By Russell Berman - 08/01/12 09:36 PM EDT
Senate Majority Leader Harry ReidHarry ReidOvernight Finance: Trump threatens NAFTA withdrawal | Senate poised for crucial Puerto Rico vote | Ryan calls for UK trade deal | Senate Dems block Zika funding deal The Trail 2016: 11 hours, 800 pages, 0 changed minds Senate faces critical vote on Puerto Rico MORE did not take kindly to Speaker John BoehnerJohn BoehnerRyan: Benghazi report shows administration's failures Clinton can't escape Benghazi responsibility If 'bipartisanship' is now a dirty word, how about a rebranding? MORE’s (R-Ohio) offer to reconvene the House if the Senate passed legislation averting the so-called “fiscal cliff.”
In a lengthy letter of response, Reid (D-Nev.) chastised the House Republican majority for “wast[ing]” the year on "empty, political show votes, while ignoring major job-creating legislation passed by the Senate on a bipartisan basis.”
Reid replied by telling the House to follow the Senate in passing a bill to keep tax rates in place for the middle class – legislation the House is set to reject later Wednesday.
“I urge you to show Americans you are still capable of accomplishing something of utility by passing the only bill to avoid the fiscal cliff for middle class families with a chance of being signed into law: the Senate’s middle-class tax cut,” Reid wrote.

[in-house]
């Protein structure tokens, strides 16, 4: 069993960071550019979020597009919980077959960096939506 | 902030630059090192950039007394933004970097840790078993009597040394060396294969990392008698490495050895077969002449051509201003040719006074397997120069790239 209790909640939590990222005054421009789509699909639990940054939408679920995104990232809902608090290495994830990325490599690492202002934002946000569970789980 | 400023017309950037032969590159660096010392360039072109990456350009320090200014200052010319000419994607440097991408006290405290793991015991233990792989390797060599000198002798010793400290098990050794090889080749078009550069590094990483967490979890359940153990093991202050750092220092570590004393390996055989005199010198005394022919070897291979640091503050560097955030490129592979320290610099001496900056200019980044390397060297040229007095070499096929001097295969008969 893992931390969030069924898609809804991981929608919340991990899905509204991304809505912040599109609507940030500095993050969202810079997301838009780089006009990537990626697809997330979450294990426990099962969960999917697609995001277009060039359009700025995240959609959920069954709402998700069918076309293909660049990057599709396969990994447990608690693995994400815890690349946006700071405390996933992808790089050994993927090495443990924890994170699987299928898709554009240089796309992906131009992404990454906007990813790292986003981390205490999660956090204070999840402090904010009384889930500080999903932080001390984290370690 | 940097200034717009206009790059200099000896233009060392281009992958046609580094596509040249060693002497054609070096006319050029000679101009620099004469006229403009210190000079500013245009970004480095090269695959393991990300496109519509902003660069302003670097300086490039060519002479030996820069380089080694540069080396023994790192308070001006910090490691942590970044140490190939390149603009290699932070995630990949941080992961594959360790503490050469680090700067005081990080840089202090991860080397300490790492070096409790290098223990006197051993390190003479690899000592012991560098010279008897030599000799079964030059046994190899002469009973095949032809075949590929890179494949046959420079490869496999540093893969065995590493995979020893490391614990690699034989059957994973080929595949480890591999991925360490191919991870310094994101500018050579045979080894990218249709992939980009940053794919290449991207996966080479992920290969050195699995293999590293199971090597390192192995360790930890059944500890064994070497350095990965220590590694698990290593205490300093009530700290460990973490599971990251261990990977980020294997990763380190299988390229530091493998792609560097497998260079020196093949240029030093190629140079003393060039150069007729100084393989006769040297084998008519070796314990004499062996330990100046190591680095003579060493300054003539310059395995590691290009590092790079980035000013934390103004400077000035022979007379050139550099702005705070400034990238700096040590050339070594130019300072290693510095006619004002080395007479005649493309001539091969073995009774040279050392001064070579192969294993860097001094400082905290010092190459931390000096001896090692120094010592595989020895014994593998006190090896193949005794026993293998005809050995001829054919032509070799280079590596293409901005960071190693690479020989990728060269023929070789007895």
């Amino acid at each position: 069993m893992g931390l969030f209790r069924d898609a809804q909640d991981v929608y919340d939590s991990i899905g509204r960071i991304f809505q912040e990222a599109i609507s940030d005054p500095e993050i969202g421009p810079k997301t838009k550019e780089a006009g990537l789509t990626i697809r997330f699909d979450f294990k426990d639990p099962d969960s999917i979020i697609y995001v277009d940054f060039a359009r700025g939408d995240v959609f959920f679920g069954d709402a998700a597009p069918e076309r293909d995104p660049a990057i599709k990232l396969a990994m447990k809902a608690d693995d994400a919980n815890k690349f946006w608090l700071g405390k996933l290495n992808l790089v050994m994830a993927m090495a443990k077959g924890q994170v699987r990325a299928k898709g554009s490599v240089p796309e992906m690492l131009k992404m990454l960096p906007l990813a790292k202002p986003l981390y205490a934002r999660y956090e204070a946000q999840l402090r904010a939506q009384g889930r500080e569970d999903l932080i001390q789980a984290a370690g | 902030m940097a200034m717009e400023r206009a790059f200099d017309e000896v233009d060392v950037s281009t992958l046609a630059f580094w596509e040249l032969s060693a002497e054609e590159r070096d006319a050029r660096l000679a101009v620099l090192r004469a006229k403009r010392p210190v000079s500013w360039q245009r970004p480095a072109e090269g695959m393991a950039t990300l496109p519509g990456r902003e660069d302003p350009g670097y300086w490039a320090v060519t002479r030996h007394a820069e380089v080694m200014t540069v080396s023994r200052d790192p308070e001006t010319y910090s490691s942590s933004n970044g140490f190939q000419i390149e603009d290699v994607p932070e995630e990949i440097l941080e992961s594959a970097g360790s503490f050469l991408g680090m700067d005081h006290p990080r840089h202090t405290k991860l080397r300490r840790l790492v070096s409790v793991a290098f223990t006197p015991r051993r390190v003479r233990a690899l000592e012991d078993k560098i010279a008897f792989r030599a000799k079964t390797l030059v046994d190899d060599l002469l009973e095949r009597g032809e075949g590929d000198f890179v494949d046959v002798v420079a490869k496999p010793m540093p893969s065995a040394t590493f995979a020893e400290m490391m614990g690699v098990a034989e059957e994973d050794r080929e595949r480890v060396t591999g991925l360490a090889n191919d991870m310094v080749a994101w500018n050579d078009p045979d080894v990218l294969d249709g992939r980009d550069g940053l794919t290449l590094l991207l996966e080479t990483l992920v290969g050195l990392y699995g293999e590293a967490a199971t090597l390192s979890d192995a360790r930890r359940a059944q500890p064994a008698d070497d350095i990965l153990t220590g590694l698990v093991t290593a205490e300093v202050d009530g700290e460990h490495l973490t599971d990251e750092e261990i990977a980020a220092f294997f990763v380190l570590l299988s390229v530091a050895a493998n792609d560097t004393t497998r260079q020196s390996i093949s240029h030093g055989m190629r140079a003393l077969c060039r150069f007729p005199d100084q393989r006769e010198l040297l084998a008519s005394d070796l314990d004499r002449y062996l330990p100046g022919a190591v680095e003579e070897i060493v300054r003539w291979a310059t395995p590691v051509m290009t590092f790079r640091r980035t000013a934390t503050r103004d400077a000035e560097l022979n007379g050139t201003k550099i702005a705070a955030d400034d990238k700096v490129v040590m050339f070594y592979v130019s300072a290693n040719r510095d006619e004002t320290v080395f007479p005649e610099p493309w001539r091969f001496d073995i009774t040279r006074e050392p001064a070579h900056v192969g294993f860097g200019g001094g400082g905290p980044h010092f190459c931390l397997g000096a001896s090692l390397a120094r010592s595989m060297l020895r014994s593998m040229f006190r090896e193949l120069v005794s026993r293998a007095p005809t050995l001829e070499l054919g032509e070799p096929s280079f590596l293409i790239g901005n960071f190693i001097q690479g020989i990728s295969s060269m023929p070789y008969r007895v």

He added: “If the House is prepared to ask millionaires and billionaires to contribute their fair share, the Senate is prepared to remain in session as long as necessary to approve an agreement on a balanced deficit reduction package. Of course, I understand that such an agreement is unlikely in the short term given the refusal of House Republicans to work on a bipartisan basis to create jobs or pass any substantive legislation that has a chance of becoming law.”
The likeliest outcome is that despite Wednesday’s rhetorical volley, both the House and Senate will leave for a five-week recess as scheduled at the end of this week. Any agreement to avert the fiscal cliff is not expected before the November elections.